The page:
Stephen Strasburg never quite attained his full potential Sunday. His curve lacked its typical sharp break, his fastball lacked its usual precise location and the Reds singled him to death. He relied more on his change-up, which led to one glimpse at the height of Strasburg’s brilliance.
In the second inning, Strasburg battled Joey Votto with two runners on base and two outs. Votto fouled off the first 1-2 change-up Strasburg threw him. Strasburg tried another. The pitch started out over the outside edge of the plate and darted sideways as if controlled by some evil force, almost criminal in its brilliance. The ball faded away from Votto at 88 miles per hour, like a cutter from left-handed pitcher. Or something created in a government lab.
Votto, an artist in the batter’s box, bent at the waist waved weakly at the change-up. He walked back to the dugout, without even muttering or shaking his head, like he knew he had been plain beat.
Afterward, Strasburg had this to say of a pitch that, if pitches could be mounted, should hang in a museum: “It was all right.”
Strasburg actually saw the change-up as a triumph of good pitch selection, not execution. In his first at-bat against Votto, Strasburg walked him on five pitches, four of which were inside fastballs. In the third inning, he started him with another fastball in, then threw two change-ups, one more fastball, and then back to change-ups.
“When you try and work your fastball in and make pitches to set them up for, you’re going to get some bad swings,” Strasburg said.
Strasburg may not have been all that impressed with the action on the pitch. The man who caught it was.
“It’s dirty,” Kurt Suzuki said. “To do that to a guy who’s as good of a hitter as Votto is, it’s pretty impressive.”
Strasburg’s nonchalance about the pitch may be more telling than modesty. In the spring, he talked about making the movement on his more late and sharp than big. He may have really thought the change-up, as mind-bending as it seemed, was not as effective as it could have been.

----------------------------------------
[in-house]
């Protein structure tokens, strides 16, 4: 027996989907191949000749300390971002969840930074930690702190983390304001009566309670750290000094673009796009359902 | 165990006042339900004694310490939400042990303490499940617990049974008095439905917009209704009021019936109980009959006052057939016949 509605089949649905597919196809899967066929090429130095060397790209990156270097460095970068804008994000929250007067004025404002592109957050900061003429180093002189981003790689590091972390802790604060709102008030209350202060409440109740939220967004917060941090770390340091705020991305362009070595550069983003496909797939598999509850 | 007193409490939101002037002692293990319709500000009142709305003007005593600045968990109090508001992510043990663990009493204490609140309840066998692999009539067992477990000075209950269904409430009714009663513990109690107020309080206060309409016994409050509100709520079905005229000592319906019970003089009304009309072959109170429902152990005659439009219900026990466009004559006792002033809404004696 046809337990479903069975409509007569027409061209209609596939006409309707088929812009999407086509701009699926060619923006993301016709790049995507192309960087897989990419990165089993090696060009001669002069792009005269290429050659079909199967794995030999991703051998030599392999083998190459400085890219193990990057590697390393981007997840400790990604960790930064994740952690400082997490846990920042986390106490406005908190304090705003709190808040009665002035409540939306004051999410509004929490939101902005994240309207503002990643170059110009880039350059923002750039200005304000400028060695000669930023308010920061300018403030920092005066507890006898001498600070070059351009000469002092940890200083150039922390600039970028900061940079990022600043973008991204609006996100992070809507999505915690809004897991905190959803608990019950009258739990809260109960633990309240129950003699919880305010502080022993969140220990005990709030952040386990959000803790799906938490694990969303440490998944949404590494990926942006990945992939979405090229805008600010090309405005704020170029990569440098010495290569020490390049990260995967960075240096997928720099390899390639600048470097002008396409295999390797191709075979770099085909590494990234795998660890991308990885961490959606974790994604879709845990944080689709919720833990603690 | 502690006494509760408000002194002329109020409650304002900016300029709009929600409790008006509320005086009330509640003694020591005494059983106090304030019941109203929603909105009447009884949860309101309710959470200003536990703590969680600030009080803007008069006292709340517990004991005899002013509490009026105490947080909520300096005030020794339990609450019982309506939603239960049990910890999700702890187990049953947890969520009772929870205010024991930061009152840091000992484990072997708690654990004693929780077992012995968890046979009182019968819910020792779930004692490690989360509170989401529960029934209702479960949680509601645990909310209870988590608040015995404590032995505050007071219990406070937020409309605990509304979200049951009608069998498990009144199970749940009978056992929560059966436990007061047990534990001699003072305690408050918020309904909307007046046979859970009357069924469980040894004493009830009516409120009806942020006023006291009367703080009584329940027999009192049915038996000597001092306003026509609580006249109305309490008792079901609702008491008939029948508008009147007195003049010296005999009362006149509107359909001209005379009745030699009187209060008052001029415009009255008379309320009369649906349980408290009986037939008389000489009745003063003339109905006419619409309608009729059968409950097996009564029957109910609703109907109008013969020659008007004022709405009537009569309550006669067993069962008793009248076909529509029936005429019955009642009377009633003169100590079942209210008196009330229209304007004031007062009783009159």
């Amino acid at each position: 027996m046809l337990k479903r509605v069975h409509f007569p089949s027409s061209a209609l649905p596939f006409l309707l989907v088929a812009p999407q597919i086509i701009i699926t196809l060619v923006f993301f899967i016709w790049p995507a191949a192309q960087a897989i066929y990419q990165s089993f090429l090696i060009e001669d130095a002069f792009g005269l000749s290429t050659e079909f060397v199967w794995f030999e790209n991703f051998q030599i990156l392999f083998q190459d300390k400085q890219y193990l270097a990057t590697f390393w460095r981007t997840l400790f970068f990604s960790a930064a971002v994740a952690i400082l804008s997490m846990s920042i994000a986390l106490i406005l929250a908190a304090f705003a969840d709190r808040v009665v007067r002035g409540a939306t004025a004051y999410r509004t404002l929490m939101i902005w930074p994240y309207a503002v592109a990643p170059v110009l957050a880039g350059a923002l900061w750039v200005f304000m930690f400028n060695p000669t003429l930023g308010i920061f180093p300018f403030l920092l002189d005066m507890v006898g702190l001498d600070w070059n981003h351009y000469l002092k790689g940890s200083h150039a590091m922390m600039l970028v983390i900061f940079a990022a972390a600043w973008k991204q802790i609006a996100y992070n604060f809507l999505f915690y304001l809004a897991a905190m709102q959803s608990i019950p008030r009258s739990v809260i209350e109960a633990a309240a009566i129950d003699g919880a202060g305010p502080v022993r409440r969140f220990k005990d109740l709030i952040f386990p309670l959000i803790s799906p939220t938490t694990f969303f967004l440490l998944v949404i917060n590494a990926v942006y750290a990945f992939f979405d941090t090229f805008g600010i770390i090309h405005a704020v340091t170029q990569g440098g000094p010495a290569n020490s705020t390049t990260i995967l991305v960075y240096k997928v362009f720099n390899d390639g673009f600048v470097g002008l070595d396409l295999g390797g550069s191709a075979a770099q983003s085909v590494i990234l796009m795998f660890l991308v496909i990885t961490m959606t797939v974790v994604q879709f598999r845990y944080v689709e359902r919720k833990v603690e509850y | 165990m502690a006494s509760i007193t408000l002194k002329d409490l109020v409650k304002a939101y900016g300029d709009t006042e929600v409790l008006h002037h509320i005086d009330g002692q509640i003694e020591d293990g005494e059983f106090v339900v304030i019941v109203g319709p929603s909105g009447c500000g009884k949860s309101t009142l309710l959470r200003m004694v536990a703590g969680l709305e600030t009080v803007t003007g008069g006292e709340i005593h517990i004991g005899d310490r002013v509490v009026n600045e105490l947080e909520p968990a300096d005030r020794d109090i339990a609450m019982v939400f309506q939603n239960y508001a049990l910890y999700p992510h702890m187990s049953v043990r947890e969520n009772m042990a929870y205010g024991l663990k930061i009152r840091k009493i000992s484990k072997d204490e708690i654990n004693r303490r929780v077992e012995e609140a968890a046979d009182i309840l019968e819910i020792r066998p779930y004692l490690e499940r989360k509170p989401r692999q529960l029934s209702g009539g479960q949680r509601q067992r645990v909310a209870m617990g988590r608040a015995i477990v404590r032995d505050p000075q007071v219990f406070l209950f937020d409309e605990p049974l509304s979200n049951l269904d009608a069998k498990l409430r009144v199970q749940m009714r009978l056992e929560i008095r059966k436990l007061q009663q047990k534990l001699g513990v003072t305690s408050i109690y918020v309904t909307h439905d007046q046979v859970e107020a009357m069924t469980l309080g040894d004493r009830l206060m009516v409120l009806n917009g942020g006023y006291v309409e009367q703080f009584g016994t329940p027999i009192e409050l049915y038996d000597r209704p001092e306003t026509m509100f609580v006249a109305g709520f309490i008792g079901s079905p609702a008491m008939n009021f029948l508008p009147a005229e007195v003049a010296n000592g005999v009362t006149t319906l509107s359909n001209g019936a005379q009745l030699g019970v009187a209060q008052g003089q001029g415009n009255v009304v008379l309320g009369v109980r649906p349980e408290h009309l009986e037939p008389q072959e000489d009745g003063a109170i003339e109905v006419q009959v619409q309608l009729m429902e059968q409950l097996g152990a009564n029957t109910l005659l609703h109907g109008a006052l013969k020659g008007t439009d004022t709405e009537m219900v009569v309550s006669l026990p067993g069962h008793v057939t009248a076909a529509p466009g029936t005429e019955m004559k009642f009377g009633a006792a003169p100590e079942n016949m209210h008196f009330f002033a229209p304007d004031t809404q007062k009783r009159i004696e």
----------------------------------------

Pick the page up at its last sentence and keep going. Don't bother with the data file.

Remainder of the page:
“A hitter can see it,” Strasburg said early in spring training. “Obviously, it looks cooler on TV when you’re watching it, when a guy is throwing something that’s move like this” – Strasburg waved his hand in a sweeping motion – “or dropping off. But a hitter can see it a lot earlier. I’m trying to get away from that and get more consistent, tighter pitches that are going to break maybe a little bit less, but sharper and later.”
On Sunday, Strasburg leaned heavily on his change-up. He threw 29 change-ups out of 114 pitches, or 25.4 percent of the time. He had surpassed that rate in all but three career starts, and only once last year, when he threw 27 percent change-ups against Baltimore in May.
“It’s one of my better pitches,” Strasburg said. “I think when it’s on, it’s a pretty tough pitch to hit. You just want to try to keep him off balance. The big thing for me is, continue to not try and throw it exactly for a contact pitch. I thought it was pretty effective today except when I hung one to [Brandon] Phillips at the end.”
Suzuki said the toughest thing about Strasburg’s change-up, for a hitter, is its unpredictability. Usually, Strasburg’s change-up dives down with a little bit of movement away from a left-handed hitter. It actually resembles a splitter, especially because it sits in the high-80s.
“With Stras’s change-up, you never what it’s going to do,” Suzuki said. “Sometimes it’ll drop. Sometimes it’ll tail. Sometimes it stays straight. Sometimes it’ll cut. It’s kind of like a 90-mph split. That’s what makes it so tough as a hitter – they don’t know if it’s going to sink or cut or just stay straight.”
Or, sometimes, he will use it strike out one of the best hitters in the majors and make you fall out of your chair.
(GIF via here.)